“We want to provide an optimal experience,” says Partnerships Director Fatma Genc about why WeTransfer is pushing so hard to get creative content to their audience.

Yet it would be so easy to perfect file-sharing and leave it at that … what’s inspired them to go beyond that capability and expand into the real live creative realm?

“We get a lot of users writing us to say they found out about an artist or a musician through us, and now their art is hanging on their walls or playing on their speakers,” Genc says. “It’s really meaningful to see because WeTransfer has been in this process of transforming from a tech-only utility to a media platform that brings people together in tangible, real-life ways. It’s become more about just information sharing — now, it’s telling stories.”

WeTransfer will channel that same passion for storytelling and their drive to bring creativity and communication to offline audiences into How We Do: LA.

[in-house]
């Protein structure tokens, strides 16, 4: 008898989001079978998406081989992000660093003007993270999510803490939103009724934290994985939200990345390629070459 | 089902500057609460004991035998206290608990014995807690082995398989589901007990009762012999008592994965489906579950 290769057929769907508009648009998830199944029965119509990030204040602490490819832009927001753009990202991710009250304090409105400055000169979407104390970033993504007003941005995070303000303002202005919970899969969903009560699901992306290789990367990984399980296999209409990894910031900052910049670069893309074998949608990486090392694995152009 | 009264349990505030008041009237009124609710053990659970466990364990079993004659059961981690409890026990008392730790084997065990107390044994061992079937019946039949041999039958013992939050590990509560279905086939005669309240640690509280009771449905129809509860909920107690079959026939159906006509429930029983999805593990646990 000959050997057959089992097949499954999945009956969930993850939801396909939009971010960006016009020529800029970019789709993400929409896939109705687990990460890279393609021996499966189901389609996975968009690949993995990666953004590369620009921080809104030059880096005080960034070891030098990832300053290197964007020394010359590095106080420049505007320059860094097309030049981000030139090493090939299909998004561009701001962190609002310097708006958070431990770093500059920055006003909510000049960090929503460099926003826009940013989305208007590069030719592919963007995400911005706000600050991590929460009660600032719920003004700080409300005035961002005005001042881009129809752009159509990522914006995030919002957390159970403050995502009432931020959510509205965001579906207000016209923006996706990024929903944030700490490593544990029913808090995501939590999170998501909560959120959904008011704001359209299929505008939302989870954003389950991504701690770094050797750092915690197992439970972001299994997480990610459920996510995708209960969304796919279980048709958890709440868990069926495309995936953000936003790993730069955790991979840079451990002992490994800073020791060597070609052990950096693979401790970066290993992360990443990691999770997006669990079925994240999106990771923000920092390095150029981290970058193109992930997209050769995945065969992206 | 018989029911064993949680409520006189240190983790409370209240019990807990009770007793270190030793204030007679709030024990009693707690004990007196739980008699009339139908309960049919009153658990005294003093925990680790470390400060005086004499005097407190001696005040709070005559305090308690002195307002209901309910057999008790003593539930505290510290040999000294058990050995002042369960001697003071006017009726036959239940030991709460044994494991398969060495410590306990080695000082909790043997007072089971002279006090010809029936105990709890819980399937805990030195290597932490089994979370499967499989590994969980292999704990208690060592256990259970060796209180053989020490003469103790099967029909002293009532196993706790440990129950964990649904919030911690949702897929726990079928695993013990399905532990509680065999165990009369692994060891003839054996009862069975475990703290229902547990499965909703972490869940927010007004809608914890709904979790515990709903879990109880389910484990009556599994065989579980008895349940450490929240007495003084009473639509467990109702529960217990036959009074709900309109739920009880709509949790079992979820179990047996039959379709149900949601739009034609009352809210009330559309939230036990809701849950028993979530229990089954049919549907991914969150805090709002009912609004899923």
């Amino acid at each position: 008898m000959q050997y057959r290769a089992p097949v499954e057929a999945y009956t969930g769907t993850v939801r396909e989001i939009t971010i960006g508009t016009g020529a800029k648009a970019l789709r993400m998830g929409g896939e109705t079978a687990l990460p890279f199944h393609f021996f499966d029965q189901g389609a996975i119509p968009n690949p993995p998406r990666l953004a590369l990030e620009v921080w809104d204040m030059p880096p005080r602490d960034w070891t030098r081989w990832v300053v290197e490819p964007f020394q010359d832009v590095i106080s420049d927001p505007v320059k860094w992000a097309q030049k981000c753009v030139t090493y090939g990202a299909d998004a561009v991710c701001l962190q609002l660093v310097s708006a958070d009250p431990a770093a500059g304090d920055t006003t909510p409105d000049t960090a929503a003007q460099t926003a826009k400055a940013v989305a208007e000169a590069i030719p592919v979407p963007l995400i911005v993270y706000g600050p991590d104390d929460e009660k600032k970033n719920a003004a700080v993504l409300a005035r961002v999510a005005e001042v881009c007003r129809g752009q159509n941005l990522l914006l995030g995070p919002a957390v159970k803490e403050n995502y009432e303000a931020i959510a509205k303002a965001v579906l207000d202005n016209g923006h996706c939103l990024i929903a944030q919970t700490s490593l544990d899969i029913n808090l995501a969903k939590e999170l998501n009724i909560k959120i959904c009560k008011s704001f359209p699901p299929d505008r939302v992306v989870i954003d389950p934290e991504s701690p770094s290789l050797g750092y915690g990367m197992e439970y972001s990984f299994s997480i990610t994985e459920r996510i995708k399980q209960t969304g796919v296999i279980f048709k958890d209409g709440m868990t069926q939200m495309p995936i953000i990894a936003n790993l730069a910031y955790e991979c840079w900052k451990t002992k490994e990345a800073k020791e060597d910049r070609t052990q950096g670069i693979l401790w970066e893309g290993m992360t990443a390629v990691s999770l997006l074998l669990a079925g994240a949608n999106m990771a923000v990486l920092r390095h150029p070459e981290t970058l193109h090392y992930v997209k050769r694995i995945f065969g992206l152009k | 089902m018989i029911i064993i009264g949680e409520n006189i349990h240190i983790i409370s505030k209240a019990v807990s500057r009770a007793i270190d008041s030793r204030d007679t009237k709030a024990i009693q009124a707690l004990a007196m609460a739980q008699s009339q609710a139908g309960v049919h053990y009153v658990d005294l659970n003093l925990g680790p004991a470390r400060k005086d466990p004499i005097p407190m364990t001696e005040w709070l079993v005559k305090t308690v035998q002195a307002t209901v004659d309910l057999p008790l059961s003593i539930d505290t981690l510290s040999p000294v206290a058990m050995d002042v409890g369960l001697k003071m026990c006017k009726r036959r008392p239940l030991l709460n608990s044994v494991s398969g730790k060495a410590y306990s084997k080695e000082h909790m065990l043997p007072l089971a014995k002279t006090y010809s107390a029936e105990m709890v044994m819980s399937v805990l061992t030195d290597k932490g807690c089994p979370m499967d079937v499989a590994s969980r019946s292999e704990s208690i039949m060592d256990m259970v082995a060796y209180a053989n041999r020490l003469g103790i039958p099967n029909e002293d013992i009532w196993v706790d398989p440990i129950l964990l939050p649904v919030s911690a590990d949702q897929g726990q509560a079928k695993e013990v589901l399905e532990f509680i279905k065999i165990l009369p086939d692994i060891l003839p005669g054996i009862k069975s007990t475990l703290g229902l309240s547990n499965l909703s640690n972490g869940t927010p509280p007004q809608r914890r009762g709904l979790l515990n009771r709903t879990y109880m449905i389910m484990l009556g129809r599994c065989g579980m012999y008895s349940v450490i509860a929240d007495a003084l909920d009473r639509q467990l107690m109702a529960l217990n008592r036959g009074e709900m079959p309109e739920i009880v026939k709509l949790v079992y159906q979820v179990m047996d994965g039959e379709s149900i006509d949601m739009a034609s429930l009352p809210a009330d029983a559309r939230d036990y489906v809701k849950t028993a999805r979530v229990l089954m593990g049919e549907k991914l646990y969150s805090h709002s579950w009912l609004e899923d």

Half commemoration of their first U.S. office and half celebration of LA’s musical spirit, How We Do will focus on the joy of making unexpected creative connections through a curated lineup of artists who represent the city’s sonic roots and bright future.

“What we see in LA specifically, is this huge uprise of the creative,” Genc says. “You have New York, which is the big media capital. You have San Francisco; the tech capital. But right now, LA is the creative capital. It’s the perfect city to land in to open up our offices, because people here truly understand how important it is to connect with each other through art and ideas.”

For WeTransfer, How We Do: LA is the physical manifestation of that exact same spirit.

“More than anything with this event, we want to connect with the community of LA and celebrate the whole online/offline dynamic that we can offer,” she says.

To do this, WeTransfer has enlisted BBC Radio’s Gilles Peterson to tell the city’s story. Together the two worked together to imagine what it would be like to take their curated wallpapers from their online homepage into the offline world of Los Angeles. Immediately, the idea of a collaboration with the Ace Hotel came up. It felt natural to do so; the two had already worked together in the past, installing a series of billboards outside the Ace’s LA stronghold featuring work from boundary-pushing artists. Plus, the brands think similarly when it comes to effortless, enriching creative events and thoughtful branding that reaches far beyond the actual services both companies offer.